properties scheduled for clearance within the project
areas, Acquisition price by law must be current fair mar-
ket value. This is determined by independent professional
appraisers making two separate appraisals. If property
owner is not satisfied with the price offered, he has re-
course to the courts where a final determination of current
fair market value can be made. Most properties, however,
are acquired through negotiation between the owner and
areal estate officer of the Authority.
Atlanta’s eleven urban renewal projects contain 2552.2
acres; 1108.5 acres are to be acquired. The remaining
acreage consists of rehabilitation areas and other land not
to be acquired. The Authority has acquired 3,258 resi-
dential structures, of which more than 63% were sub-
standard; also 825 commercial, industrial and institu-
Four Atlanta projects - GEORGIA STATE, GEORGIA
TECH, UNIVERSITY CENTER AND HOWARD
HIGH SCHOOL — were designed to obtain land for ex-
pansion of landlocked schools. The HOWARD HIGH
project was the first completed urban renewal project in
the Atlanta program.
When some portion of land within a project boundary is
needed for special public use before the full project is
brought into execution, this land can be acquired by
Early Land Acquisition. Excellent examples of this are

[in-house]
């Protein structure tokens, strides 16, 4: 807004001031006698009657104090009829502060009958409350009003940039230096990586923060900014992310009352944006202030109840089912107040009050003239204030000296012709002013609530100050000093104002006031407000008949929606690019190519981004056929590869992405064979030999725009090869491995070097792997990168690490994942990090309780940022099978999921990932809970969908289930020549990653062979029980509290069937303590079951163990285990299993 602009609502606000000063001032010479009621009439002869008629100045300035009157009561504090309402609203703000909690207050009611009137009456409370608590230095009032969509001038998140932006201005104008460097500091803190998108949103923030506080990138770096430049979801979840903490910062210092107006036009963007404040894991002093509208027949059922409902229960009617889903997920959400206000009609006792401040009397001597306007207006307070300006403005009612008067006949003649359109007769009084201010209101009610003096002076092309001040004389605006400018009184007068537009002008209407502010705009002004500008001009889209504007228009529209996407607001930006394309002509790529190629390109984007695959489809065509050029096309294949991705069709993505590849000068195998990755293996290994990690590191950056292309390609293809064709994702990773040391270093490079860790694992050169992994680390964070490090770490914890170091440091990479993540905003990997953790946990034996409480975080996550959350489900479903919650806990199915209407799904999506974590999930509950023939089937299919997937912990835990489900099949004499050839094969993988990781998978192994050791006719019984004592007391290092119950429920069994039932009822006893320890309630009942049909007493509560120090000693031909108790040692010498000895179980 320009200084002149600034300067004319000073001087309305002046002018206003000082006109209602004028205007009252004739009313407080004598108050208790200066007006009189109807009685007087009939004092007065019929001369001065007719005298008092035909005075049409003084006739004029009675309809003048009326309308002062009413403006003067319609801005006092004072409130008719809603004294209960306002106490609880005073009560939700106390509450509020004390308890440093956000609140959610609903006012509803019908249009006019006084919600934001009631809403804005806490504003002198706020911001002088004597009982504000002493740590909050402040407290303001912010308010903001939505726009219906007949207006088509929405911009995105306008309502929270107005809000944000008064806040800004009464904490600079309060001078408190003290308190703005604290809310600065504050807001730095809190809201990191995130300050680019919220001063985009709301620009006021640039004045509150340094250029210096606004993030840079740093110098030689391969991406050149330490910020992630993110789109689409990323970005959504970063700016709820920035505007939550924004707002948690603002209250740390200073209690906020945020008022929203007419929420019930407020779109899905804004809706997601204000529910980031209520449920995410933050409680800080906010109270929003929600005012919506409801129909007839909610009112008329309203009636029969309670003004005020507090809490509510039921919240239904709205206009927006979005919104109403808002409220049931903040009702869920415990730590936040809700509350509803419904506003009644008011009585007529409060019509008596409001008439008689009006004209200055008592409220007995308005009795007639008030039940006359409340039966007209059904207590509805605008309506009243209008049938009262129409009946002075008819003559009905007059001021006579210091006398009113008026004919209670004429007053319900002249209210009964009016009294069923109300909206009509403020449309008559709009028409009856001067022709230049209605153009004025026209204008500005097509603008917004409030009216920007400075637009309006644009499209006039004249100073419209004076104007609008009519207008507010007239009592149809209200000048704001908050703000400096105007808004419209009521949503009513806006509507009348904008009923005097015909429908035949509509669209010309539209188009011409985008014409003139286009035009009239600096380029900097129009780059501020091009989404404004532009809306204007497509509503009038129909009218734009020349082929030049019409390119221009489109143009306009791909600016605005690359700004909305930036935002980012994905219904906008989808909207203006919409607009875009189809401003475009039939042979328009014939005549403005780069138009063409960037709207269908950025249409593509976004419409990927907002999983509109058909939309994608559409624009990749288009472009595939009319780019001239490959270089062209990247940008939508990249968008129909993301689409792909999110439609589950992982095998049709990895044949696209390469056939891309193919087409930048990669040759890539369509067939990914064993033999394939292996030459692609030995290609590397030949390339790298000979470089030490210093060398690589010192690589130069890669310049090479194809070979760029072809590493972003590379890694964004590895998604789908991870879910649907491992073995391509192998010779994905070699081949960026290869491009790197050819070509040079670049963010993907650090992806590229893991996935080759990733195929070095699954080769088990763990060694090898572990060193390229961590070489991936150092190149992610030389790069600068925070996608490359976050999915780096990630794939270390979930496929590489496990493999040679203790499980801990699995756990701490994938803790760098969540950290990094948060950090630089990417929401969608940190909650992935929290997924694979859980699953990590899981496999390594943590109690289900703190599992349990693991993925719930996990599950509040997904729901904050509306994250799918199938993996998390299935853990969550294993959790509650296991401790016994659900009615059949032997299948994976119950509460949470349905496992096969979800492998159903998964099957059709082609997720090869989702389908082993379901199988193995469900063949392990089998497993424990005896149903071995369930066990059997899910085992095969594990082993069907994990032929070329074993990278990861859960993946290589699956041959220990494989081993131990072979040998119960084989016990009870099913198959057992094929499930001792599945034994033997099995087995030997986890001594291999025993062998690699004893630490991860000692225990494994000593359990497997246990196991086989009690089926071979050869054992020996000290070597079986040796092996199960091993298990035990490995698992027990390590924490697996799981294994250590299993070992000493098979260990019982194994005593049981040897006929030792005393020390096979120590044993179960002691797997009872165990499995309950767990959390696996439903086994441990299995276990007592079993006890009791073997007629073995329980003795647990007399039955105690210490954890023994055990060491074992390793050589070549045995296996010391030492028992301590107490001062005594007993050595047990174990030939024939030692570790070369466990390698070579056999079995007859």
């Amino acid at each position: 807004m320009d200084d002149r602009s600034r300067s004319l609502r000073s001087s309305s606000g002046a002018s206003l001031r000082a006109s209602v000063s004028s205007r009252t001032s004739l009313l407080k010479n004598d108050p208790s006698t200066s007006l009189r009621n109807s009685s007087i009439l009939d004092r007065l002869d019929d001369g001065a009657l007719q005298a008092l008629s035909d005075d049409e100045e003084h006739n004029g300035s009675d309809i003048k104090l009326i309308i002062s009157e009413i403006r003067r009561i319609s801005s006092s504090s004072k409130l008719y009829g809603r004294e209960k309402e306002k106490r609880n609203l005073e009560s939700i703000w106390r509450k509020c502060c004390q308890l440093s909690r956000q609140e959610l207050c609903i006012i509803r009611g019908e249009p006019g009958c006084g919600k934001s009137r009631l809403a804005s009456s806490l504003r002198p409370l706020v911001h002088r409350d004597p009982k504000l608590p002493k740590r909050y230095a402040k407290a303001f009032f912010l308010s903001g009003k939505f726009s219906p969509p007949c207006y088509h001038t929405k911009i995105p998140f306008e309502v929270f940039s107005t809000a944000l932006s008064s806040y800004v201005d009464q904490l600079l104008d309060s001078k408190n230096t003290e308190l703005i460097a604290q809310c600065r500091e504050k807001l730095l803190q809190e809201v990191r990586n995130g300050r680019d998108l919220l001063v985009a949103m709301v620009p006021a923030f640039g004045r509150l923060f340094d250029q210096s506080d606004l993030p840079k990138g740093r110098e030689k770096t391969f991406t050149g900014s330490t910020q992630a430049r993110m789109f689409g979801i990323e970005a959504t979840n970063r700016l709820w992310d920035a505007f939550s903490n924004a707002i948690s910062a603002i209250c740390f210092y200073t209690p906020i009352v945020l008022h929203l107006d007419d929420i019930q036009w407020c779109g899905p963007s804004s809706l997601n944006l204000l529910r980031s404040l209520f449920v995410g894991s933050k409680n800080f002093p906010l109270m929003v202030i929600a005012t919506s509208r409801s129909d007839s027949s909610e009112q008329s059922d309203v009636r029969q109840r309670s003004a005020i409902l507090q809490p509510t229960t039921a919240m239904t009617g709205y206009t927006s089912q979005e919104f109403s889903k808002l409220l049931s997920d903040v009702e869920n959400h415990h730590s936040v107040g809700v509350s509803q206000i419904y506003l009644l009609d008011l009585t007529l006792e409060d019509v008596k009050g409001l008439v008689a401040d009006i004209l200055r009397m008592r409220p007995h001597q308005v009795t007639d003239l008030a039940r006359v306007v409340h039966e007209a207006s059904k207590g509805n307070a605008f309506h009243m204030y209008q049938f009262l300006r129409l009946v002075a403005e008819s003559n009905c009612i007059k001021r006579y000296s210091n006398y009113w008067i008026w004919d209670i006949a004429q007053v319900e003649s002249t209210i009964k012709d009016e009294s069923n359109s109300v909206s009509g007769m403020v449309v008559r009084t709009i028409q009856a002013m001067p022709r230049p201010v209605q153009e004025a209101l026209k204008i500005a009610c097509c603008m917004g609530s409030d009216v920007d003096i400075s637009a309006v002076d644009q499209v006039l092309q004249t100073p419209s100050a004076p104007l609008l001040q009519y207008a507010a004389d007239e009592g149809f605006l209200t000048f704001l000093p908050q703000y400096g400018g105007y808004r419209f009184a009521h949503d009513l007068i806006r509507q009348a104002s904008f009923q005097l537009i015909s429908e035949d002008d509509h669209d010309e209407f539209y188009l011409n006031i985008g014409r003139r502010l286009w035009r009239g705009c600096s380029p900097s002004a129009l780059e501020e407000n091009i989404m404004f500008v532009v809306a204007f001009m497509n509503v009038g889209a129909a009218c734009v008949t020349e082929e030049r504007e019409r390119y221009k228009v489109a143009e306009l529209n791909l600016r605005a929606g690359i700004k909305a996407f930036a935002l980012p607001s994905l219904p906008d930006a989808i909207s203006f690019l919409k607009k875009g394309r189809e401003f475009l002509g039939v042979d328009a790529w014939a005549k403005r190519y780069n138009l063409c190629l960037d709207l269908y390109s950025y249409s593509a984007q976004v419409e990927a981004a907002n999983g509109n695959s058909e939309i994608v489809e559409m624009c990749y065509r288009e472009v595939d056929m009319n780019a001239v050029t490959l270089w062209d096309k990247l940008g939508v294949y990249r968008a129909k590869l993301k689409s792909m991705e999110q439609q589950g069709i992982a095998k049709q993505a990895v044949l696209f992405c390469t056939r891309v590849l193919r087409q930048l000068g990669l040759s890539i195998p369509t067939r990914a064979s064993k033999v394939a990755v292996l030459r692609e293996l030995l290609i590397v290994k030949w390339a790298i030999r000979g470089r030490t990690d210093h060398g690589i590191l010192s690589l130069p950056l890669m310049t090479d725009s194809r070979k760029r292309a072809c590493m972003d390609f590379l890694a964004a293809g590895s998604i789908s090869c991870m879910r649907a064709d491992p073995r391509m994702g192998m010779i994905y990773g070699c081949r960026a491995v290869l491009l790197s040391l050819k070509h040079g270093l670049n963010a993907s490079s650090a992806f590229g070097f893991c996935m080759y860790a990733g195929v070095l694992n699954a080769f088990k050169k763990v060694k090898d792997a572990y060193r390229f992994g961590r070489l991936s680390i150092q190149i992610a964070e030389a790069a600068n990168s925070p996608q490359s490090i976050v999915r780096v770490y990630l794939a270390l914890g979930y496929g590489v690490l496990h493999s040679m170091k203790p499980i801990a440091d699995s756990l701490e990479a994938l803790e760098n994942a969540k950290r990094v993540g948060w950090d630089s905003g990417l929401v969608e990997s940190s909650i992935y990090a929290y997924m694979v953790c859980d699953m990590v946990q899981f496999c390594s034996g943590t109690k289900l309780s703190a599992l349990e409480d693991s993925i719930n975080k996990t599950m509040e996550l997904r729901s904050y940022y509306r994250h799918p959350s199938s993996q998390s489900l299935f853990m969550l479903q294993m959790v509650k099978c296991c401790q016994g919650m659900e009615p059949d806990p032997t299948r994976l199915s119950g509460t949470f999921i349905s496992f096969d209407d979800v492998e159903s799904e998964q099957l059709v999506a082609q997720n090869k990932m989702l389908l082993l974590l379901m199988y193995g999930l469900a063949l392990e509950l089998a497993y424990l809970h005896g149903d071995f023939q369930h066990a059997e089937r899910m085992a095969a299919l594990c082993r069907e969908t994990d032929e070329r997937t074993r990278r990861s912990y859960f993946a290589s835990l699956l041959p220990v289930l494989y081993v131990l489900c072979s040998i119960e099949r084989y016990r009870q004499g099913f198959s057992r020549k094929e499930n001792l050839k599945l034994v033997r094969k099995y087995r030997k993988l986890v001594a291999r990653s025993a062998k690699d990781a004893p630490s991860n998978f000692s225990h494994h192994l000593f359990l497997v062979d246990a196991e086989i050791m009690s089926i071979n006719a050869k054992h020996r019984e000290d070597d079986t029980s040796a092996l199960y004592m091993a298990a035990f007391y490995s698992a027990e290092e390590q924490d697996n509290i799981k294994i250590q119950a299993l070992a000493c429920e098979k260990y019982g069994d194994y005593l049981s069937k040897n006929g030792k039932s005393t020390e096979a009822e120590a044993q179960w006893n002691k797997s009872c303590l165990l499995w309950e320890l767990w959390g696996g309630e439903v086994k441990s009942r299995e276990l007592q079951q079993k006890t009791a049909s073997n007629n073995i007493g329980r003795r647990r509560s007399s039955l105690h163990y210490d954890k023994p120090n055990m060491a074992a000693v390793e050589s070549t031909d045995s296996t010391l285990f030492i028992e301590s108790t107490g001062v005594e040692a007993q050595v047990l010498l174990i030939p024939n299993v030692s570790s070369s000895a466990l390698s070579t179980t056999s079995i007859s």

the new $1-million C. W. Hill School in the BEDFORD-
PINE project and the $9-million auditorium-convention
hall complex under construction in BUTTERMILK-
BOTTOMS project. Both land sites were acquired
through Early Land Acquisition.
eS eo sg :
Auditorium. Convention Hall Complex
ONE OF THE great community benefits of urban renewal
is the removal of unsafe, unsanitary and inadequate
Depicted here are typical slums that show the need for
new and better homes... for parks and playgrounds...
for better businesses... for broader streets and other
These subjects for demolition are characteristic of the
type structures Atlanta can do without ... and what must
eventually give way to better living in a proud and ever-
— = 3
THE MOST PLEASING visible aspect of urban renewal
is the redevelopment phase of the program.
Parks, stadiums, motels, apartments, college facilities,
schools, auditoriums, office buildings stand tall against
the skyline and enhance the livability of a city. Areas that
once fostered economic and social blight that taxed the
city’s services are now transformed into economically
strong contributors to the area’s physical and fiscal well
Atlanta’ss BUTLER STREET project exemplifies the
most outstanding redevelopment achievement. An area,
consisting of 249 acres, which formerly housed some 954
families, now includes dwelling units of moderate and
low income housing, high rise luxury apartments, modern
motel facilities, and major commercial redevelopment.
The adjustments in land use and transportation patterns
adjoining the expressway interchange is an outstanding
example of coordinated planning and redevelopment. The
relocation of almost 700 families and more than 230
individuals, as well as some 100 businesses, is a major
Other projects showing significant redevelopment include
the RAWSON-WASHINGTON project, site of Atlanta’s
$18-million stadium; UNIVERSITY CENTER — where
six colleges and universities are expanding their facilities;
THOMASVILLE — a new residential neighborhood; and
BUTTERMILK-BOTTOMS, site of the new $9-million
auditorium and convention hall.
y WW ig
John Hancock Building — Butler Street